Back to Farm Aid 98 and the two fantastic musicians who found their way together. At Farm Aid Phish plays Runaway Jim and then they move into this extended extro.  Then Neil Young, who has been just some guy in the back in a hat twiddling with an amp, suddenly comes forward and it all phases into this gorgeous psychedelic Indianesque intro and bridge running somewhere unknown and unknowable until it arrives. You can definitely see why Neil is on the list.  And he brings the sixties with him and some deep distortion.  Trey and Neil are just playing to the speakers and the feedback and the music and each other. Thousands of people in that place watching, but for them no-one else is there. And then they move from that into Neil’s Down By The River. All together that’s over thirty minutes of straight music, musicians becoming their instruments, oblivious of all else. You can see the joy of what they ARE just coming out of their faces and bodies. And the audience of thousands privileged to be there and loving it. Now that is fun. Farmers are such cool people. And sometimes farmers are also incredible guitar players who nobody else knows about except other musicians who come and sit at their feet to learn.

Jeff Beck

Ok. I have heard the counter argument about what mastering an instrument is all about. I have heard the argument from people trying to form bands. And it has to do with discipline and working together. It is just so much effort to find quality people, and then maybe the quality players are not even suited for a band. “Let’s do a perfect three minute piece for the people in the pub so they can dance and let’s get in and out and don’t you dare deviate because I wrote this.” Yeah, I get that argument. A band does need tightness, and a band does need a leader. But just as a player has to be suited to a band, a band leader has to be similarly suited. The trouble with a band, especially if the members are really good, and even if they’re not, is everyone wants to do their own thing. And sometimes they can’t do anything but their own thing. And that’s all ego, gushing out all over the place and spilling all over the floor. I don’t think a band leader can be a dictator, although sometimes he should be. I think a band leader often ends up being a baby-sitter.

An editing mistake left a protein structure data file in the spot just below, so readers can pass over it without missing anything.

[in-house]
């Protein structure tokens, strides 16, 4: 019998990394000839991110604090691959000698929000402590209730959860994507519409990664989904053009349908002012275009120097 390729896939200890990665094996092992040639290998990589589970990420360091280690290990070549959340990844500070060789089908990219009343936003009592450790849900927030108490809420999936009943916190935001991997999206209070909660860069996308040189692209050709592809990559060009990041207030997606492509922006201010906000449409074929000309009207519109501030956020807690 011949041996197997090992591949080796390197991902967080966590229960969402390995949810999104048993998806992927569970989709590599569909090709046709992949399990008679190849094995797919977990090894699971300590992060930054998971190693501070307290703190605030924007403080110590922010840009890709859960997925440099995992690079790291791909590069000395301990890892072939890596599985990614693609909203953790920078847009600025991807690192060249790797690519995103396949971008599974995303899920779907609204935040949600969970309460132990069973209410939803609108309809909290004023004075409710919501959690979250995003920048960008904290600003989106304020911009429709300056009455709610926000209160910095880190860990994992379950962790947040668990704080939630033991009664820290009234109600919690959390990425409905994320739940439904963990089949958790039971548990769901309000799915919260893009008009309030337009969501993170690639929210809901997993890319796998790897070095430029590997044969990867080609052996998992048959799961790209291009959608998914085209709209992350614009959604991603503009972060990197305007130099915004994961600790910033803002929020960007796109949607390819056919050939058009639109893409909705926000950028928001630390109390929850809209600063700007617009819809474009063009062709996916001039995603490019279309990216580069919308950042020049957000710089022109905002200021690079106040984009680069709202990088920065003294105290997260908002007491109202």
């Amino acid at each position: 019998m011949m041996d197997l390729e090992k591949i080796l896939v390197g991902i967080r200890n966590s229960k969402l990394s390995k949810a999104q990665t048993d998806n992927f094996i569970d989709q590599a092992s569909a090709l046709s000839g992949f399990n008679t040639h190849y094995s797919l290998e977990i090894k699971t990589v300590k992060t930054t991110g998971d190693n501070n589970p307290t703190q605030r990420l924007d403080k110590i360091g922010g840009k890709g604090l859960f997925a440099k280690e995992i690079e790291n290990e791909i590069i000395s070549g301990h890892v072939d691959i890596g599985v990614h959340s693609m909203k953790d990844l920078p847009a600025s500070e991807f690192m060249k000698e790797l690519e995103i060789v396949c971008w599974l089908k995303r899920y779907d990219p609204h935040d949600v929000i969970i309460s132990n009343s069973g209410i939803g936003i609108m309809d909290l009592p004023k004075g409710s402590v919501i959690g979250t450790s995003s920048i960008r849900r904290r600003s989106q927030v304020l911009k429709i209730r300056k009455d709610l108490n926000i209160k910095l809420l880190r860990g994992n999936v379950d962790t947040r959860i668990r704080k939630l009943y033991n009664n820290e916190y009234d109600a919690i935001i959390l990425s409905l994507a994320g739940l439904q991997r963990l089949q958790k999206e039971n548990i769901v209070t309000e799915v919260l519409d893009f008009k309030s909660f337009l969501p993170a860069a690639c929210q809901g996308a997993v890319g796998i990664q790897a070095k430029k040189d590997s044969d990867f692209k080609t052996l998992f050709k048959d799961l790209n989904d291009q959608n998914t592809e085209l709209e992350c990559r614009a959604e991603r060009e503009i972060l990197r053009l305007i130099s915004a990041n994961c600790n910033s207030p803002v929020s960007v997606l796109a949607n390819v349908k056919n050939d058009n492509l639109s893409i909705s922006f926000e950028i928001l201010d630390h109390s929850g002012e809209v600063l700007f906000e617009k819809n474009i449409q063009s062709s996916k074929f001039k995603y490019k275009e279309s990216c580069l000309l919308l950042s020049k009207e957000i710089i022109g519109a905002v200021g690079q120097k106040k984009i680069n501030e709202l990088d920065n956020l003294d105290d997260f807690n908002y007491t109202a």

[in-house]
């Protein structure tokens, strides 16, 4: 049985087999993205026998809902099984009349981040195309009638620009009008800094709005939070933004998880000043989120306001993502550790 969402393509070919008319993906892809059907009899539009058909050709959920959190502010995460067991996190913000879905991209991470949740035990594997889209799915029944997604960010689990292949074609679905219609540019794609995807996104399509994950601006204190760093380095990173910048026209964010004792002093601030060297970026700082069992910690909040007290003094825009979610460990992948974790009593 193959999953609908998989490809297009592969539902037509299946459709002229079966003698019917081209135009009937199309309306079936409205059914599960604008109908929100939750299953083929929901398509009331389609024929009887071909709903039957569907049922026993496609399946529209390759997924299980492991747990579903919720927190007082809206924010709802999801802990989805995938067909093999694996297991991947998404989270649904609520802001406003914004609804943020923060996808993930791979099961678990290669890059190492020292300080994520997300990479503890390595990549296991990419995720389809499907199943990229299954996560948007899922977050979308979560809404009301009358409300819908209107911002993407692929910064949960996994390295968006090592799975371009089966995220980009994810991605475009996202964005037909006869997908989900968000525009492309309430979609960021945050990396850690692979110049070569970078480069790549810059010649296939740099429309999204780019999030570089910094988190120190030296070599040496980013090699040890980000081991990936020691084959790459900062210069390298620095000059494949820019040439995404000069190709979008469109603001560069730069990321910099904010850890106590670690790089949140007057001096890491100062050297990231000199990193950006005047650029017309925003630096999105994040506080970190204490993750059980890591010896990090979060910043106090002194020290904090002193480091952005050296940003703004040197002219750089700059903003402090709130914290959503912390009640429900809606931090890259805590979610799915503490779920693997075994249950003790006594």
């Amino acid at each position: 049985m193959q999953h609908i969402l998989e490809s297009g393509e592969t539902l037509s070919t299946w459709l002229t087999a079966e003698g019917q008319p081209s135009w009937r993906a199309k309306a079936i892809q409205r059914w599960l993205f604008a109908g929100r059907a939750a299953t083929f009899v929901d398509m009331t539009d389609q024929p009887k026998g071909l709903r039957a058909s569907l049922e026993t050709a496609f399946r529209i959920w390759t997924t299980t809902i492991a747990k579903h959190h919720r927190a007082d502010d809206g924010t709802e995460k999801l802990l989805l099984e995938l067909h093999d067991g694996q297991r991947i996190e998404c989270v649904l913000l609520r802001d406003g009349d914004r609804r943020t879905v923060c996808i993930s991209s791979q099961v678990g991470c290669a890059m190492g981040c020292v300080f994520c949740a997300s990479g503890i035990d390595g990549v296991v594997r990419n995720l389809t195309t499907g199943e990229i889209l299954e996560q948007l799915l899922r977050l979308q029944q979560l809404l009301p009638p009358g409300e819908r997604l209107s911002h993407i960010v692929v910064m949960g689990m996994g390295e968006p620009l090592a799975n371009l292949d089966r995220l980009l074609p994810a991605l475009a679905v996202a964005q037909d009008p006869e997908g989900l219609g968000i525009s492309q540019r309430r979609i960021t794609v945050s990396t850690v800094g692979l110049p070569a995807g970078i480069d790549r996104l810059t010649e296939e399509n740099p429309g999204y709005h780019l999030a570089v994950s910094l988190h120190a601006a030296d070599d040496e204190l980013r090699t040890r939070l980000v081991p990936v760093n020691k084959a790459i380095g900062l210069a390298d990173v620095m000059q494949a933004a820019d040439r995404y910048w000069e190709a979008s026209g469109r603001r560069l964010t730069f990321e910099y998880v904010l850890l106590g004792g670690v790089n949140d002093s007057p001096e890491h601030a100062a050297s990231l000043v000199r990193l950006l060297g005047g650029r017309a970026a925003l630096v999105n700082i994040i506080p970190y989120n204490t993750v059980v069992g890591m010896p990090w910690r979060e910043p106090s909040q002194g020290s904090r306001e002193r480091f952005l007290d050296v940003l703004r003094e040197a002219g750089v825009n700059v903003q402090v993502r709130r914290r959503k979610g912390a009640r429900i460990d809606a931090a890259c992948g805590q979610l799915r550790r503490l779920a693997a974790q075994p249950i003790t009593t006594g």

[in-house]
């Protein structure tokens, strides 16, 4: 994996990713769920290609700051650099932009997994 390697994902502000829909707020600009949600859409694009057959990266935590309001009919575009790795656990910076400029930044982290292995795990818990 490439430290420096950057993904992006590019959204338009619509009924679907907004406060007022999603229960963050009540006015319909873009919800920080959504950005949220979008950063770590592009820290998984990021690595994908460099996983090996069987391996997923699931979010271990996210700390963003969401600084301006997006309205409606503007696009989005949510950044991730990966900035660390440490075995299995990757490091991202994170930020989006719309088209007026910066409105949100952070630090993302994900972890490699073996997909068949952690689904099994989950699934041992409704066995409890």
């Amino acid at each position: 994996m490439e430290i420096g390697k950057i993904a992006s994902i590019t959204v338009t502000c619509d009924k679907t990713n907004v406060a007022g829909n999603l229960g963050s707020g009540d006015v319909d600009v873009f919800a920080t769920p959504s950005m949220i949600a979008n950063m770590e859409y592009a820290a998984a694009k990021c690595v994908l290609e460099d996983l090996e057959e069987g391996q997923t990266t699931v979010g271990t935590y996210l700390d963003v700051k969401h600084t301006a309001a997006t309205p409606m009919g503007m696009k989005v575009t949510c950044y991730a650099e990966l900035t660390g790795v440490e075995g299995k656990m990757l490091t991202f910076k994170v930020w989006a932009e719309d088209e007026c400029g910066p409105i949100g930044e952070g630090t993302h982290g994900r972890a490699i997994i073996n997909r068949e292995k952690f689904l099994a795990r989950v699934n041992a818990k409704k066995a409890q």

Vernon Reid

For me, this is just an example how bands are held together more by chemistry than the caliber of the musicians. The caliber of the musician can only come out with discipline, but it is charisma, ego and adrenelin that makes the music flow. Tough job holding people together. The quality of individual musicians within a band may even serve to pull a band apart. People grow and change, and so bands come and go. They are very fickle things. Sometimes they just fall together for no good reason, and then they fall apart just as easily. Everyone has their own agenda. I would hate to be married to a band. As you can see, I’m bitter. I’m just coming out of a band experience. My band, man! And I’m thinking “What did I do to kill it?” Was the marriage bad or did people just drift apart? Shall we start laying blame?

Johnny Winter

The public thinks a good band should be carved in stone, that it exists for the sole purpose of entertaining the public. Like The Beatles. Who broke up The Beatles? Come off it. They had a great eight year run and then moved on and did their own stuff. Yeah, people want to play and people want to be entertained. And sometimes the person wanting, and needing, to be entertained is the musician himself.

Lenny Breau

If the joy goes out of it then it doesn’t matter what you are doing. The instrument, our instrument, is part of who we are. Our instrument is shaped to who we are. It isn’t part of the audience. If we are lucky enough to be good enough that other people want to listen to it, then wonderful. But then again, there are marvelous musicians who nobody gets, who nobody except another musician can hear and play with. And then sometimes not even then. They don’t play for the audience. They play because they can hear something inside themselves, because that part of them is growing and moving and needs expression.

And you know, it’s not about quality. It’s not about copying the riffs exactly. It’s not about who is better or worse. Sometimes, a person gets to a certain level with their playing and they plateau, and they are happy with that, and that’s fine.  And sometimes there are no limits.  And that’s fine, too.

 It’s about expressing who you are.